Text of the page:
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Temporal range: Devonian to Lower Carboniferous
Archaeopteris hibernica
Scientific classification Edit this classification
Kingdom: Plantae
Clade: Tracheophytes
Class: Progymnospermopsida
Order: Archaeopteridales
Family: Archaeopteridaceae
Genus: Archaeopteris
Dawson (1871)

Archaeopteris is an extinct genus of progymnosperm tree with fern-like leaves. This tree is found in strata from the Upper Devonian to Lower Carboniferous.

For a while, 383 to 323 million years ago, it was the dominant tree all over the Earth.[1] They had a world-wide distribution. On all the land areas that were habitable, they all had this tree.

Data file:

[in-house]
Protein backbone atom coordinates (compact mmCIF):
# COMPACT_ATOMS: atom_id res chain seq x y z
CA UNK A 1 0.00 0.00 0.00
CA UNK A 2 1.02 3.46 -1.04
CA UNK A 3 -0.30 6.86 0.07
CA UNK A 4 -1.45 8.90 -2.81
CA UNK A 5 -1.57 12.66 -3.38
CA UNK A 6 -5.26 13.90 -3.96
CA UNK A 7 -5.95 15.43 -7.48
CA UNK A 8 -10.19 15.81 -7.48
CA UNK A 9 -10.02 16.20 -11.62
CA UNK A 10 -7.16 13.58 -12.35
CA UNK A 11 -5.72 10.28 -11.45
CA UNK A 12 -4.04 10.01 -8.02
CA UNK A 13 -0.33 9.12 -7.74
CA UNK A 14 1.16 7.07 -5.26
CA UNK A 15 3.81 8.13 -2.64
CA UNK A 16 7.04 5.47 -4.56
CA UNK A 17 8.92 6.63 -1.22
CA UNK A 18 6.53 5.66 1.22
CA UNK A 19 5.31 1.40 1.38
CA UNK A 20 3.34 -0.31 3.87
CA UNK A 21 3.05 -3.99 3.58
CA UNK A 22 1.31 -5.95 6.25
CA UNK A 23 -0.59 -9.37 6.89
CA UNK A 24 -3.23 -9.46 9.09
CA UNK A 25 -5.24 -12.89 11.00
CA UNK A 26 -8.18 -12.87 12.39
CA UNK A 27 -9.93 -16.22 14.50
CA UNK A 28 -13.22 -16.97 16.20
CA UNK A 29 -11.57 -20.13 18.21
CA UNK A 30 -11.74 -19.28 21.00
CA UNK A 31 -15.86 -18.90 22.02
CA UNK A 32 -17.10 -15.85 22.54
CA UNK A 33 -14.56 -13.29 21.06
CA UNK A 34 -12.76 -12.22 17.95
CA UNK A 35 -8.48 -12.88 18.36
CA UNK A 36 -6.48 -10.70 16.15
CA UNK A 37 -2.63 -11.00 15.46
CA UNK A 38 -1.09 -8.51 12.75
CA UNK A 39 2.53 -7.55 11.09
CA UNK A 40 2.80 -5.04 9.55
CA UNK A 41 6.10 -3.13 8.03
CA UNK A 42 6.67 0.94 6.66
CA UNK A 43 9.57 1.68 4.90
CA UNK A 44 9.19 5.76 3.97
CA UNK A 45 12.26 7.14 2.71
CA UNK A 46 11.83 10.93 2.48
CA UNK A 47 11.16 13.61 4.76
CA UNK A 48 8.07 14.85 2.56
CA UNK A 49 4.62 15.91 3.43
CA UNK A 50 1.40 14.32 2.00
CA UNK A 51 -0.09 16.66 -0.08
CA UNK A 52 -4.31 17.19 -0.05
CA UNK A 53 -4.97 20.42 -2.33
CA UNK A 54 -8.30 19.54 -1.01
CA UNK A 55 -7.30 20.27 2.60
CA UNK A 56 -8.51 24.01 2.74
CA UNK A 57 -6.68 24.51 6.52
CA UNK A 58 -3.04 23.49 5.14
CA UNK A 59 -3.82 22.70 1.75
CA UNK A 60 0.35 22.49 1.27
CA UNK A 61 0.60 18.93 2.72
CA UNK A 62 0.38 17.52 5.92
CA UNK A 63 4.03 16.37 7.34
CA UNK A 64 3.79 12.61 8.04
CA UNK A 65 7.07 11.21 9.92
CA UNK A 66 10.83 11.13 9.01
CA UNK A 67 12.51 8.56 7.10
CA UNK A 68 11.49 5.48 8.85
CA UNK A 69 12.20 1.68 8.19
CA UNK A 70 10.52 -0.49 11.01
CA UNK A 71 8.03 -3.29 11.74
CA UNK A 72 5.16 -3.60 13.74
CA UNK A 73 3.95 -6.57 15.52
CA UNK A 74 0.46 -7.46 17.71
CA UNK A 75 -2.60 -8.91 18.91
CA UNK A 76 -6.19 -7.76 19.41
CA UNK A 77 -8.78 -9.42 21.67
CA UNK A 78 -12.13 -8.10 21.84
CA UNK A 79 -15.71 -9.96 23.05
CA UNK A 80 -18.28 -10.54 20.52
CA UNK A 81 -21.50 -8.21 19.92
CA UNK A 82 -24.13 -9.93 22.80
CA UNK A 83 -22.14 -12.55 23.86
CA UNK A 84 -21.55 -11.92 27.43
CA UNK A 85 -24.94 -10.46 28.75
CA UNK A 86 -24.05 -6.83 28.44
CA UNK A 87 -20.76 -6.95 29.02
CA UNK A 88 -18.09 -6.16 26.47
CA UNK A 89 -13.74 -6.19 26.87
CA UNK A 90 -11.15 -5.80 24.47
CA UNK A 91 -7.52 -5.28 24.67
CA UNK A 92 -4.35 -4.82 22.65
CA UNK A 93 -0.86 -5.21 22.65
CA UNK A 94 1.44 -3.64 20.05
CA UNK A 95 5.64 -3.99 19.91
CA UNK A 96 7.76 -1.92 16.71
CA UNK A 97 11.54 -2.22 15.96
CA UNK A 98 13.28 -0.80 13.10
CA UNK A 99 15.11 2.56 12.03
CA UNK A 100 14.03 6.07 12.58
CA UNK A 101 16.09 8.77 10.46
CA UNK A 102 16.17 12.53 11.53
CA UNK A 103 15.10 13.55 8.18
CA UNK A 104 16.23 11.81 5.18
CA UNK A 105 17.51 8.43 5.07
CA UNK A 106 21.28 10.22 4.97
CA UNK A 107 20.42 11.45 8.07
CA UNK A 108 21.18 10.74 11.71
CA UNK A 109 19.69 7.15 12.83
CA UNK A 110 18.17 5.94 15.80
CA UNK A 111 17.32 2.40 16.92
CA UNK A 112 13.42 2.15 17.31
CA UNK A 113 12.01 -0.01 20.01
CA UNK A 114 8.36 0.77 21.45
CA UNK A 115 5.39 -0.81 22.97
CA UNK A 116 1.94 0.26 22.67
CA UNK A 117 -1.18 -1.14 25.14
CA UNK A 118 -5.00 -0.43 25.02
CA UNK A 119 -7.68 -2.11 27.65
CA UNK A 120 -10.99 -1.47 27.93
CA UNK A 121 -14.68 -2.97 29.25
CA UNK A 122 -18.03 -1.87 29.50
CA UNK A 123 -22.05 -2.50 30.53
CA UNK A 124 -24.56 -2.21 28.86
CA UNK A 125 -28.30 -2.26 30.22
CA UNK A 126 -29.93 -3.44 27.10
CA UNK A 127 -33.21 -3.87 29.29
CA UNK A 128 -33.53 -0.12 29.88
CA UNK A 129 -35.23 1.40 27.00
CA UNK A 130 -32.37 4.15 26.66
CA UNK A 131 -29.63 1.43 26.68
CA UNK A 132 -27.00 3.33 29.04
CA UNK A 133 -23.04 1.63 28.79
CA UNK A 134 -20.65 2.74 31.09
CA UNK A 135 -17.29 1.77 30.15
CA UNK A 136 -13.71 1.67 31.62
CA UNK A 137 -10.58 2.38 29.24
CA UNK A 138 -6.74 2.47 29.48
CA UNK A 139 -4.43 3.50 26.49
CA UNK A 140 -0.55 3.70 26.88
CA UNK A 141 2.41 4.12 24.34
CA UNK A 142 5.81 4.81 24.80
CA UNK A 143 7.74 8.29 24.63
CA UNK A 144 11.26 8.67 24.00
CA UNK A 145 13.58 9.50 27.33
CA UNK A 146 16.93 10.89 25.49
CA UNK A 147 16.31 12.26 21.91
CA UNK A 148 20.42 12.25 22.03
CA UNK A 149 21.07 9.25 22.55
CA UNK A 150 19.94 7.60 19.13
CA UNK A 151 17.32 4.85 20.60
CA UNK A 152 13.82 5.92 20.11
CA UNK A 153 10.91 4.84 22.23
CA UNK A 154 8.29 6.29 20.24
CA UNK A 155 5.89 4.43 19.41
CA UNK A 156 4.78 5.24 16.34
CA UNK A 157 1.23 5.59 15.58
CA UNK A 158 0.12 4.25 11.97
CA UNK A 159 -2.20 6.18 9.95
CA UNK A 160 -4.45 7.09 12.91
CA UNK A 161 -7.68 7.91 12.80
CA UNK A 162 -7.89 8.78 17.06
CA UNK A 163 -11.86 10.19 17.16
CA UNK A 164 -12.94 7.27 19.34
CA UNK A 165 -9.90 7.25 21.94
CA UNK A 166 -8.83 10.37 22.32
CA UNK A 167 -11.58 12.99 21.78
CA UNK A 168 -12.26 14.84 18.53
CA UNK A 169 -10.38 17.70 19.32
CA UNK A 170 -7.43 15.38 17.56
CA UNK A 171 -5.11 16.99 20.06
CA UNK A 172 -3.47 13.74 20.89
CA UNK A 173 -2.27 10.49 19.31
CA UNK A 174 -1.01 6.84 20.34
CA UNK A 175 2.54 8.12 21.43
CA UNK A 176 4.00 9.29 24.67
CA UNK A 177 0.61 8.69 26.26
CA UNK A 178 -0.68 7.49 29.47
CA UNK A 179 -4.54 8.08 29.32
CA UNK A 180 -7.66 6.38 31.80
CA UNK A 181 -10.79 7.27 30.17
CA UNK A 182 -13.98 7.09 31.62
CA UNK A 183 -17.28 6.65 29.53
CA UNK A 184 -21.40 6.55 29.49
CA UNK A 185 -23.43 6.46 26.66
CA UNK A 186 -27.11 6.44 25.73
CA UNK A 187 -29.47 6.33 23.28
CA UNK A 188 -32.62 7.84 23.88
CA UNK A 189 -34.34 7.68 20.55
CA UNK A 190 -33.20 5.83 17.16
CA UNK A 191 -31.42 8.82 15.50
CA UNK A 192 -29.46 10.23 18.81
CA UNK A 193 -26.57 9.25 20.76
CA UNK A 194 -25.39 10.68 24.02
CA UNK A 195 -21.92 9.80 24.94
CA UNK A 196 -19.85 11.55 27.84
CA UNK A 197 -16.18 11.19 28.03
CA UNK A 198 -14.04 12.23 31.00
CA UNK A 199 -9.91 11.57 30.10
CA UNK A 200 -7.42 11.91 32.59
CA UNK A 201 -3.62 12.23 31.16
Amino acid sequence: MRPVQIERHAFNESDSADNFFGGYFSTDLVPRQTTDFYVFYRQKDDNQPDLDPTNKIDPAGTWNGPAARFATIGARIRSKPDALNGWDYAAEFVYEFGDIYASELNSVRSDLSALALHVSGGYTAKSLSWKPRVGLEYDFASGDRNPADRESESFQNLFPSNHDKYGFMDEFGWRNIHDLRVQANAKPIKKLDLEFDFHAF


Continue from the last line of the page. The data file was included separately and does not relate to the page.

Until the 2007 discovery of Wattieza, many botanists thought Archaeopteris was the earliest known tree. It has buds, reinforced branch joints, and branched trunks similar to today's wood. It is more like modern seed-bearing trees than other spore-bearing plants. It is a bit like woody trees and herbaceous ferns. These extinct plants are sometimes called the progymnosperms. They are plants with gymnosperm-like wood but which produce spores rather than seeds.

Because it bears spores. it is an ancestor of the gymnosperms.

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